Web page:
Samsung Galaxy Note 10.1 (2014 Edition)
The Galaxy Note line was a popular one this time around at the IFA with Samsung not only presenting the Galaxy Note 3 but also an updated version of the Galaxy Note 10.1. Improved hardware and new software features bring a much needed update to this tablet and it will come in three different versions: WiFi, 3G, and LTE with either 16, 32, or 64 gigabyte of internal storage. Like it’s smaller brother, the Galaxy Note 10.1 will come with the new S Pen stylus and features that come along with it.
Asus Transformer Book Trio
With the Transformer Book Trio, Asus brings a bunch of flexibility to people who want to be able to have their cake and eat it to. This device can be either an Android tablet, a Windows Notebook, or a Windows PC. With a flick of a switch (or button in this case) you can switch between Android 4.2 and Windows 8. With a built in Atom 1.6 GHz processor in the tablet and up to an i7 processor in the keyboard brings some nice power to the device. Unfortunately, availability and pricing was not available at this time.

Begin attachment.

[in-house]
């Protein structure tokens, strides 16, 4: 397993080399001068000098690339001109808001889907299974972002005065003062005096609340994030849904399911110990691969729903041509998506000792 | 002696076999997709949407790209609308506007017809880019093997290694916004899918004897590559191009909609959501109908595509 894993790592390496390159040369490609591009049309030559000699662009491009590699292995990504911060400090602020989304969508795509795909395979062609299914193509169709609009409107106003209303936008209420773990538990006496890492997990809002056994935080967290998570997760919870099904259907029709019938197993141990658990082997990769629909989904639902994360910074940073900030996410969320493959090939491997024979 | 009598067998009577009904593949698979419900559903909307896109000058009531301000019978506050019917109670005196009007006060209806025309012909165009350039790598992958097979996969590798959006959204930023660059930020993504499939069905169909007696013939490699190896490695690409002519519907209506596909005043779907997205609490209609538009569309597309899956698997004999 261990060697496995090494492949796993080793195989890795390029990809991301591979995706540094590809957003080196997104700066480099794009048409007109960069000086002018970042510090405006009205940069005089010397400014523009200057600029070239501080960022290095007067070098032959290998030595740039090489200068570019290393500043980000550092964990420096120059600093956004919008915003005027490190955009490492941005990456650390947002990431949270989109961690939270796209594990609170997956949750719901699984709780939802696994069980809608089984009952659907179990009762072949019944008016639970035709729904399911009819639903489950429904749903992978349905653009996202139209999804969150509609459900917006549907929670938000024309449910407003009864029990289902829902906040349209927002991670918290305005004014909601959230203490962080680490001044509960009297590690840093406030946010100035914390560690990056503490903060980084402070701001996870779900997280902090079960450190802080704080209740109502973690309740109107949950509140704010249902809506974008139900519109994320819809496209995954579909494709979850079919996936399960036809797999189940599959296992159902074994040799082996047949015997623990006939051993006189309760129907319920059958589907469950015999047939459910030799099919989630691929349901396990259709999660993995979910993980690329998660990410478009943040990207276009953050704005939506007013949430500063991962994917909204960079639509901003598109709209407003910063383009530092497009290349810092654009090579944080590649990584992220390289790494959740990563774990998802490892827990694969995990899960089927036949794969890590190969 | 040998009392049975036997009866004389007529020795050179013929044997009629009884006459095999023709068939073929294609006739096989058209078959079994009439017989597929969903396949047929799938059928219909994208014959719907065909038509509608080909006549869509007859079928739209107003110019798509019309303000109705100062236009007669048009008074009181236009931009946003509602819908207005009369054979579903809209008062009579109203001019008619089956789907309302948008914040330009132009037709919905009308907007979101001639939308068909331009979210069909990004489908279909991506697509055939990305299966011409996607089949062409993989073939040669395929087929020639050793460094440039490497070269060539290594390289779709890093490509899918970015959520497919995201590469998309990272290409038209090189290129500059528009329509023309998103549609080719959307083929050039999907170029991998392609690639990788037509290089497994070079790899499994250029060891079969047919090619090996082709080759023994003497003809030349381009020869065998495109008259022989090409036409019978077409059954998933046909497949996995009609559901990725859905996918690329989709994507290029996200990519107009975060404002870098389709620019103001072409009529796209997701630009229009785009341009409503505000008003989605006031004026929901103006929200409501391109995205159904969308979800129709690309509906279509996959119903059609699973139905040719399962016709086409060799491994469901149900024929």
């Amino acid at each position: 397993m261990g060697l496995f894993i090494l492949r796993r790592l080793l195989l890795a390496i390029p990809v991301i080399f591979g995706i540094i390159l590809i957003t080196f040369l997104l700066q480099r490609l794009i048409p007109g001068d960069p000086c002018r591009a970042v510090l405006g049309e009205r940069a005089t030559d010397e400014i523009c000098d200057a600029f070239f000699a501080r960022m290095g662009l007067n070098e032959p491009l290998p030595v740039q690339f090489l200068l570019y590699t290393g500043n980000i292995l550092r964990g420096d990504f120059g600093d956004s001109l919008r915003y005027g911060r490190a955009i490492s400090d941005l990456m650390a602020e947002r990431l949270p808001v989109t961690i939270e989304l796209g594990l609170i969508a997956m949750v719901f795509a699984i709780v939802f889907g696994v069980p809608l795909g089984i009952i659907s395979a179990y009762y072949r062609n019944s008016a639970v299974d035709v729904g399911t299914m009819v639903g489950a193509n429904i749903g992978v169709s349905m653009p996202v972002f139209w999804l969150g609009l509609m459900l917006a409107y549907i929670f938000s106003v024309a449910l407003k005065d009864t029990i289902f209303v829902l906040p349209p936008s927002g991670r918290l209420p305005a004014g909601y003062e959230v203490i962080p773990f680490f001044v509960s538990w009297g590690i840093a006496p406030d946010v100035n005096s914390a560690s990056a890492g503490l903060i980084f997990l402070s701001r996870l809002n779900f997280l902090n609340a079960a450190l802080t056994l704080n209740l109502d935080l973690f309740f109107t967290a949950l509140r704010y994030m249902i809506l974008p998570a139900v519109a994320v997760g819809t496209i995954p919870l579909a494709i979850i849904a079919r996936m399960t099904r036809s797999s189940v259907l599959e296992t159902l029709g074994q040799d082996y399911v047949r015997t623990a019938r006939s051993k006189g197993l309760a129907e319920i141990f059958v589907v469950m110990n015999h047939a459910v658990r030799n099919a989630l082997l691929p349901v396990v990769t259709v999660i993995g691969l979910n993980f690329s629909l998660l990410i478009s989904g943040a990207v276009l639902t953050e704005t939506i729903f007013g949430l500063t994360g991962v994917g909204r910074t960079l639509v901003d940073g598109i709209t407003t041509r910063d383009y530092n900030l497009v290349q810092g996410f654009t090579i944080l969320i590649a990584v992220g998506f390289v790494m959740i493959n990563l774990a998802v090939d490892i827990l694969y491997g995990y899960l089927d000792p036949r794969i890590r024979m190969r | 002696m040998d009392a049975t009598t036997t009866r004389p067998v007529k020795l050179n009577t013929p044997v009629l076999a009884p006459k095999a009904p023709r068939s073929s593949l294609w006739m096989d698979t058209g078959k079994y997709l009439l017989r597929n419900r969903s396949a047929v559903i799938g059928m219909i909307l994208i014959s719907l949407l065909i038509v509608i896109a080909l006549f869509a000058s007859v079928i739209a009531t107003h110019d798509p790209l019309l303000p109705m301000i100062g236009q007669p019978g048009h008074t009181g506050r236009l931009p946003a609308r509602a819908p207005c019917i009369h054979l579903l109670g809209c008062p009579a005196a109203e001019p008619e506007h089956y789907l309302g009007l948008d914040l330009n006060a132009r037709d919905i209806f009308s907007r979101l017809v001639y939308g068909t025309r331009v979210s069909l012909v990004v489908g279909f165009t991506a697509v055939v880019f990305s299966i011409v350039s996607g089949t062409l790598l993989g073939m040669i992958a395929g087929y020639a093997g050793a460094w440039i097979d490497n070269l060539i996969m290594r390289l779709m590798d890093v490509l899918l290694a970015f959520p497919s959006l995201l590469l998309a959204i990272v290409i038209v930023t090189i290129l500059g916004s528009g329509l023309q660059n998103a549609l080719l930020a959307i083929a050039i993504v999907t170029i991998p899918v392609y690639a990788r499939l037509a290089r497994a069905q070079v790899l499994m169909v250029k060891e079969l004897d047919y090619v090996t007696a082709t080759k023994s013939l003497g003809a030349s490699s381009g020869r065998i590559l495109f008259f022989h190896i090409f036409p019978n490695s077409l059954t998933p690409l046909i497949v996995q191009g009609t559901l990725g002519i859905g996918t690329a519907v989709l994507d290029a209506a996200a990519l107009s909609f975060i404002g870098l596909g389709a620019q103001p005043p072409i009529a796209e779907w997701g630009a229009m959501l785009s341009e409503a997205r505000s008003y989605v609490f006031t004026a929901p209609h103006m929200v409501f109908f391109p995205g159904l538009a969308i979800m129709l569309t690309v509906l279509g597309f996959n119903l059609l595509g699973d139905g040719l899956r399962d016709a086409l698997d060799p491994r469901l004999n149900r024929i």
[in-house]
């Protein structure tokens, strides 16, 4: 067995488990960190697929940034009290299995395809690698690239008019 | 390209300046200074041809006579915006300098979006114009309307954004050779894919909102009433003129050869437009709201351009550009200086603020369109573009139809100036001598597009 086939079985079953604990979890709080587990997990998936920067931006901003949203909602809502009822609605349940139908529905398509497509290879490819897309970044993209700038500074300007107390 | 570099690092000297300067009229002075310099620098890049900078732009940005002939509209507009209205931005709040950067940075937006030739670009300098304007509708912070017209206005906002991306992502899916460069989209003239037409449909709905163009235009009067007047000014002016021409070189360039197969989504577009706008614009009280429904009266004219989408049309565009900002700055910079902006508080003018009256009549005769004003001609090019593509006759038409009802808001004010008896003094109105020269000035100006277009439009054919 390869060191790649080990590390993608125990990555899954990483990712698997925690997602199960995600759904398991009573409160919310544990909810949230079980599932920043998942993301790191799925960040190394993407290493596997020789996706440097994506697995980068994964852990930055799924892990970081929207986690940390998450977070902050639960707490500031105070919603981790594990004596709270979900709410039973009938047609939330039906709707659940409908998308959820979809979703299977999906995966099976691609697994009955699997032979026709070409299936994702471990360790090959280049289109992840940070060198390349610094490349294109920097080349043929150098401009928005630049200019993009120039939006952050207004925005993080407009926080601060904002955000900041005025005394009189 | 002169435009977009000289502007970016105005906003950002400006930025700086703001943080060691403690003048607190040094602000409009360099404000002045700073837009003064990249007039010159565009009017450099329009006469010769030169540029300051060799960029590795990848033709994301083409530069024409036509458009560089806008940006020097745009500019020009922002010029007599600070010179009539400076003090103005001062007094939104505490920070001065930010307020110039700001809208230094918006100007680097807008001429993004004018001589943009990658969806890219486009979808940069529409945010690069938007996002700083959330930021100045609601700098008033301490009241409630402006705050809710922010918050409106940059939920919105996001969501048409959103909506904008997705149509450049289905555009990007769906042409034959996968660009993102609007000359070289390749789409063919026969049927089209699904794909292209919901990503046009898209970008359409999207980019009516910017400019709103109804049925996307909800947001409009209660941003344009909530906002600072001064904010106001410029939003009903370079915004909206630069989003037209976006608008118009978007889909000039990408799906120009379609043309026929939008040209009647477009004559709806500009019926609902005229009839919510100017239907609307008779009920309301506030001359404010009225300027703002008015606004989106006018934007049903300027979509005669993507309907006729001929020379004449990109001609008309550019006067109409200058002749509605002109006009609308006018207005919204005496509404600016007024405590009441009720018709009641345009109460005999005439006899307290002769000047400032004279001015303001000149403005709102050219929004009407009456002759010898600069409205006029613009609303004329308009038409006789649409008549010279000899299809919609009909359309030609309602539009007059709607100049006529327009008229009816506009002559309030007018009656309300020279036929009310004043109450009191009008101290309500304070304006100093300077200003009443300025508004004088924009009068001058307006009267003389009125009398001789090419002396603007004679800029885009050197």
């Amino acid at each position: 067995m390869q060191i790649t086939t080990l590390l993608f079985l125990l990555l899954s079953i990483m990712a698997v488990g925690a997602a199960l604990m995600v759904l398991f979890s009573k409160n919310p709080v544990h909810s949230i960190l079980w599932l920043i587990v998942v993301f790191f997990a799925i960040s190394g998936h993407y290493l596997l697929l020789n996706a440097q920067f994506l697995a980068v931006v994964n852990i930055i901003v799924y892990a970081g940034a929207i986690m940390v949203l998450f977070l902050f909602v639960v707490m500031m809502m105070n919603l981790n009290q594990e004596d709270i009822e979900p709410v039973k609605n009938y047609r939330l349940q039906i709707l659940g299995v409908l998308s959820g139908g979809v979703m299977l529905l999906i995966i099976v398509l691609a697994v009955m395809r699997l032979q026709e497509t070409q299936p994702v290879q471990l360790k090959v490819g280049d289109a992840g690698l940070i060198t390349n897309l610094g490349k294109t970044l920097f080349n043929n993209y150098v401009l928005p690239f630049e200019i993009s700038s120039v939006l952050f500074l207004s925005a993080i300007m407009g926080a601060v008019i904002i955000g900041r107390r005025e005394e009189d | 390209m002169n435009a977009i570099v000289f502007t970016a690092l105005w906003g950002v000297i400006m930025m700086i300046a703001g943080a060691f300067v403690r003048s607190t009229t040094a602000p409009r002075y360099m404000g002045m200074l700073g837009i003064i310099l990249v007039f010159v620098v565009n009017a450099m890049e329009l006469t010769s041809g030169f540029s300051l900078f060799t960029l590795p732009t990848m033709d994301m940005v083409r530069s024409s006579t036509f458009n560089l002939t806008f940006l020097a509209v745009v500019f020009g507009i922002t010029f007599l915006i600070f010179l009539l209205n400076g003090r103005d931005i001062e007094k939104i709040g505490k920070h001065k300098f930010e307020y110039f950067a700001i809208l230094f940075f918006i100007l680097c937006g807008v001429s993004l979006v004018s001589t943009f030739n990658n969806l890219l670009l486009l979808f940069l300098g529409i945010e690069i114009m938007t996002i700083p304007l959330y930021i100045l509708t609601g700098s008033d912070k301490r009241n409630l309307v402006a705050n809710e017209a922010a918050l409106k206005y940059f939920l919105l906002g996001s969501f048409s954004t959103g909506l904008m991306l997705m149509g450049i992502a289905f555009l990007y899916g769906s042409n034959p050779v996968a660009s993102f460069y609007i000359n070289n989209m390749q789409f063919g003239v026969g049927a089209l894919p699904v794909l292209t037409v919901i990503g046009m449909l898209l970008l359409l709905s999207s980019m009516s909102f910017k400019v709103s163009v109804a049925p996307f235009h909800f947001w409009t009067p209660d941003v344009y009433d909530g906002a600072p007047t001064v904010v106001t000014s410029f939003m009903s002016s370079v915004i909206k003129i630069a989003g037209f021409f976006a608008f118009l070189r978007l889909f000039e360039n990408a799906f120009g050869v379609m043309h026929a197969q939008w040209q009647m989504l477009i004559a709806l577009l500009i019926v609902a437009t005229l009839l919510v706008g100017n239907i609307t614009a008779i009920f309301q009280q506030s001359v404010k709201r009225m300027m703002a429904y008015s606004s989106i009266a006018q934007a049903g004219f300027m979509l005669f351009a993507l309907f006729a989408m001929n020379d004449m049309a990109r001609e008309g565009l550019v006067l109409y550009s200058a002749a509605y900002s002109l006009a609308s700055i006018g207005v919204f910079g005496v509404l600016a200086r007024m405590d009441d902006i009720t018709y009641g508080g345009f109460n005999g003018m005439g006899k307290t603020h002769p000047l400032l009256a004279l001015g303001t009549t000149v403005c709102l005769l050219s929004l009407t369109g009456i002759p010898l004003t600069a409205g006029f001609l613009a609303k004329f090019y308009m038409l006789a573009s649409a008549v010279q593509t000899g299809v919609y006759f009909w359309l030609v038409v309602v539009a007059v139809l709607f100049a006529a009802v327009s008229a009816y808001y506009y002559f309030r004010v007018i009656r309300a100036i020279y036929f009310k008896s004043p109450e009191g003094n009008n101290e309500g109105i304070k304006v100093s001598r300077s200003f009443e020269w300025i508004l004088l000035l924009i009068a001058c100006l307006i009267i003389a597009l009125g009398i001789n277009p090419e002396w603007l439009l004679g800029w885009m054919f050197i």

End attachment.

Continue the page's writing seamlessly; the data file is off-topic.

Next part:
Asus Transformer Pad and Fonepad 7
Asus continues to produce some flexibility in its line of products with the Transformer Pad that can turn your tablet into a notebook with a detachable keyboard and introduces a new line of Fonepads. Check out Stephan’s hand on impressions of the usability and value of the devices here.
Asus Transformer Book T300
The Transformer Book T300, the more powerful variant of Asus’ transformer line, is intended to be an ultrabook with a full 13.3-inch HD screen that can go from laptop to a Windows 8 tablet. With up top 8 GB of RAM possible within and an Intel Core Processor (i3, i5, or i7) this has some definite power potential but will have to rely on a Windows 8 OS.
Asus MeMo Pad 8 & 10
Intended by Asus to be an “everyday type of tablet”, these both feature an IPS display with HD resolution and quad-core processors within. Again Stephan had a hands-on report of MeMo Pad 8 and while it reminded him closely of a Nexus 7, he worried mainly about the quality of construction behind these tablets.